Republican combat vet eviscerates 'xenophobic' conservatives: ISIS wins if you block refugees
Rep. Steve Russell (Screenshot/YouTube)

Republican Rep. Steve Russell of Oklahoma laid into his party for its stance on Syrian refugees, saying that turning away people seeking solace from violent terrorist groups hands victory to Islamic State jihadists.


Russell, a combat veteran of Operation Iraqi Freedom and 21-year career soldier with the Army, spoke Wednesday to Congress and decried anti-refugee rhetoric and moves by mostly-conservative state governors to bar fleeing migrants from settling in their states.

"While I have tried to focus my comments on actions that we should take to eliminate ISIS, one action we should not take is to become like them. America is a lamp that lights the horizon of civilized and free mankind," he said on the House floor.

"The Statue of Liberty cannot have a stiff arm. Her arm must continue to keep the torch burning brightly," Russell continued. "If we use our passions, anger, and fear to snuff out her flame by xenophobic and knee-jerk policy, the enemy wins. We have played into their hands, period."

Russell also pointed out there is a multi-layer system in place for vetting refugees, and also noted that only 1,900 Syrian refugees have come to the United States in the last four years, most of whom are women and children. He then illustrated the similarity between many conservatives' current stance on refugees and the views held during World War II about people fleeing the Nazis in Europe.

I want you to listen carefully to these statements by Members of Congress in response to a refugee bill--not an illegal immigration bill or permanent residents, but refugees, a refugee bill. Listen to these comments by Members of Congress about people fleeing for their lives.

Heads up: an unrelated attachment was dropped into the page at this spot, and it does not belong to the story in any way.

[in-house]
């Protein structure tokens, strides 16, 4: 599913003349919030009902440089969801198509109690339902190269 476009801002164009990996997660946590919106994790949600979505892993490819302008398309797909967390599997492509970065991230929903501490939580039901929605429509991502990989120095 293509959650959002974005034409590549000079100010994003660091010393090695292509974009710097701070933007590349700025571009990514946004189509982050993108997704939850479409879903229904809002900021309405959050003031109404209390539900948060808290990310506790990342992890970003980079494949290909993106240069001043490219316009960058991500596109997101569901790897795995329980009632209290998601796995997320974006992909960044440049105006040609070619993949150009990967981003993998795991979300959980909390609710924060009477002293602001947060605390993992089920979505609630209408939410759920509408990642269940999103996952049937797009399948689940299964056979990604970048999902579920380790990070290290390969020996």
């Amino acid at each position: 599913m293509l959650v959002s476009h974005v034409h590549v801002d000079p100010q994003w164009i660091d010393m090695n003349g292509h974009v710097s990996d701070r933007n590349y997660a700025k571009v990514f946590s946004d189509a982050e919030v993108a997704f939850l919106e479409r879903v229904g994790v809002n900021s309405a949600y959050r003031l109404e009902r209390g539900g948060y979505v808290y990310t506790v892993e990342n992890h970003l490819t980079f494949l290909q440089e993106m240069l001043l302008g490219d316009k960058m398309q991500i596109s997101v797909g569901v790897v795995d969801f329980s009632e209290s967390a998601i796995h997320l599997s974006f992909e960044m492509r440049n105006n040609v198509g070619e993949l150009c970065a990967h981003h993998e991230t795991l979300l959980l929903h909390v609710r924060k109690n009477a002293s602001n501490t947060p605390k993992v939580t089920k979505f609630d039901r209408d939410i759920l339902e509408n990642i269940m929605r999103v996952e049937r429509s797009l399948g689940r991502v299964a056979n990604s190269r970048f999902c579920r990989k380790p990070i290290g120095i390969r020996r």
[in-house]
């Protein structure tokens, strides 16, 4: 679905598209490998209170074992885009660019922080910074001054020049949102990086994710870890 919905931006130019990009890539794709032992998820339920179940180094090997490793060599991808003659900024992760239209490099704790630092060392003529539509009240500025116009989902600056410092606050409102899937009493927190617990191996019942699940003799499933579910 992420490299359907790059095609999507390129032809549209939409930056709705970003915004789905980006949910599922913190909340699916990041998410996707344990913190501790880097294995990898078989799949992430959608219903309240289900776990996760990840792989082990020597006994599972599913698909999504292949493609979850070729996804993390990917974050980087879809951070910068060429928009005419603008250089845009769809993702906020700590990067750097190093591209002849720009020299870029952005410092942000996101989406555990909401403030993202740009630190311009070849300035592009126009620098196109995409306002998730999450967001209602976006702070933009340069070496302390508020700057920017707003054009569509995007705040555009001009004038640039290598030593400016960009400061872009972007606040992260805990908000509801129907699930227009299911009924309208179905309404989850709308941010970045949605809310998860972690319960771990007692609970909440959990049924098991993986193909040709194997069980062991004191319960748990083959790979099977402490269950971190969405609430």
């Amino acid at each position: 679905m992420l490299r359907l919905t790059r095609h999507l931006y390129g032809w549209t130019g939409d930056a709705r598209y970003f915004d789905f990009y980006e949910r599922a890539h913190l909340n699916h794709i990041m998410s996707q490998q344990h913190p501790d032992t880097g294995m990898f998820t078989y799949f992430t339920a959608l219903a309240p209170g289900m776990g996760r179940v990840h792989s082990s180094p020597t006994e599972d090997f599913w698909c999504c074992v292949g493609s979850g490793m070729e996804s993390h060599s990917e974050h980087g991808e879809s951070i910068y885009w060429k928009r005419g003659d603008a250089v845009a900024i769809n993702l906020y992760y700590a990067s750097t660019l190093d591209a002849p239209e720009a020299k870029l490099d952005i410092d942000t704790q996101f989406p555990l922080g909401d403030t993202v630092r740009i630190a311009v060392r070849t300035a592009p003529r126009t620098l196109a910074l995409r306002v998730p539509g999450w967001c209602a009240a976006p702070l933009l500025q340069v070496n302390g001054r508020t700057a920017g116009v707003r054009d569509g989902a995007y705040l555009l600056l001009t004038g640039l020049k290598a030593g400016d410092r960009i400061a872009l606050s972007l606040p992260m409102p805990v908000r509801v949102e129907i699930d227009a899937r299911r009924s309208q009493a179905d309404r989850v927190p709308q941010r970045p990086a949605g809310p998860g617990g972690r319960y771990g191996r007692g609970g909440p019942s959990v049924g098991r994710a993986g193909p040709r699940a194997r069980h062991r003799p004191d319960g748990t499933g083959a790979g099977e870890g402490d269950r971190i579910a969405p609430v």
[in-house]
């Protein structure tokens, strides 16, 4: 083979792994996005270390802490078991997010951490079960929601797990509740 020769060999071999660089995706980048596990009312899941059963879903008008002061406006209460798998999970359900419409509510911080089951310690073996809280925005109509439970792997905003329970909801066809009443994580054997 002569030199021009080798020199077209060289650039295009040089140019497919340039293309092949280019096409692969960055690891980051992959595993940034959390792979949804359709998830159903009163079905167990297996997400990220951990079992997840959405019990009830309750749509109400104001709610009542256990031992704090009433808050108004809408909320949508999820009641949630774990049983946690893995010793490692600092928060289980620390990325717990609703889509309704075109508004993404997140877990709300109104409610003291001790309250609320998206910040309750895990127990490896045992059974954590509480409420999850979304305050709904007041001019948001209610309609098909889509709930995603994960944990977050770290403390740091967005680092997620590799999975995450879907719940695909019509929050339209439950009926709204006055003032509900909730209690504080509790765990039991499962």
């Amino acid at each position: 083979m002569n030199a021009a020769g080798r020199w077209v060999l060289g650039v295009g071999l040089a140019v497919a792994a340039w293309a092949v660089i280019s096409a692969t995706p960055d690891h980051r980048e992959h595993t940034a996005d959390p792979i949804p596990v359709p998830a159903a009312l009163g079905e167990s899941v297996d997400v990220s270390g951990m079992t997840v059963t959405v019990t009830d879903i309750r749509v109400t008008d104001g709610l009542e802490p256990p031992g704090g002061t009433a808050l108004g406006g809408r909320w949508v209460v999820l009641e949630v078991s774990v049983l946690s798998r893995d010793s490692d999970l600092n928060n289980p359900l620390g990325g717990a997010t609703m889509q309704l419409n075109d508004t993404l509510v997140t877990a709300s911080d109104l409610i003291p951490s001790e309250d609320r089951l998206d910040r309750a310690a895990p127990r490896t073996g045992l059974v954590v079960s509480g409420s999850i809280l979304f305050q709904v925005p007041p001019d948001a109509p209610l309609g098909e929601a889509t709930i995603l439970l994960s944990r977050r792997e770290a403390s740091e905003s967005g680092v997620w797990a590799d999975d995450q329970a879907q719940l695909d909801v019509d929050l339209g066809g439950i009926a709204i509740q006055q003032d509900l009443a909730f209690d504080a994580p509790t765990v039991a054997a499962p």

Fighting immigration is 'the best vote-getting argument . . . The politician can beat his breast and proclaim his loyalty to America.'

'He can tell the unemployed man that he is out of work because some alien has a job.'

Here is another one:

Congress must 'protect the youth of America from this foreign invasion.'

And how about this one?

'American children have first claim to America's charity.'

There are many more, but these quotes were from 1939. The refugee bill was not for Muslim and Christian Syrians or Iraqi Muslims, Christians and Yazidis; it was for German Jews. While it was true that Germany was, indeed, a threat, the refugees were not. They were 20,000 children.

Not only did that bill of 1939 not pass, but that Congress, with the same speech and rhetoric that I have been hearing in recent days in this august Chamber, Mr. Speaker, passed hurdle after hurdle in 1939 to make it more difficult for refugees to enter. They were, unfortunately, successful.

He then talked about the need to defend American principles.

We must not become them. They win if we give up who we are, and even more so, without a fight.

We guard our way of life by vigilance. We must be watchful. We have to have each others' back and be alert to dangers around us. We must speak up when we see something unusual. By maintaining who we are amidst the threat, amidst the hatred, amidst the trials, we win.

Patrick Henry did not say, ``Give me safety or give me death,'' but, rather, ``Give me liberty,'' implying that he was willing to lose his life to defend that liberty.

We have defended our way of life, Mr. Speaker, for 240 years. Now we as Americans must defend it again.

We must defend it when the critic sitting on the couch in his underwear eating his bag of cheese puffs is pecking out hatred and vitriol on some social media.

We must defend it and have courage when voters are caught up with sincere passion, demanding security that also might kill our liberty.

We must defend it with our warriors who have worked hard to keep the fight off our shores by being vigilant and aware at home and while looking after their families who don't have them to protect them.

We will always have threats, but liberty, when lost, takes generations, if ever, to regain.

Read Russell's speech in its entirety, here.

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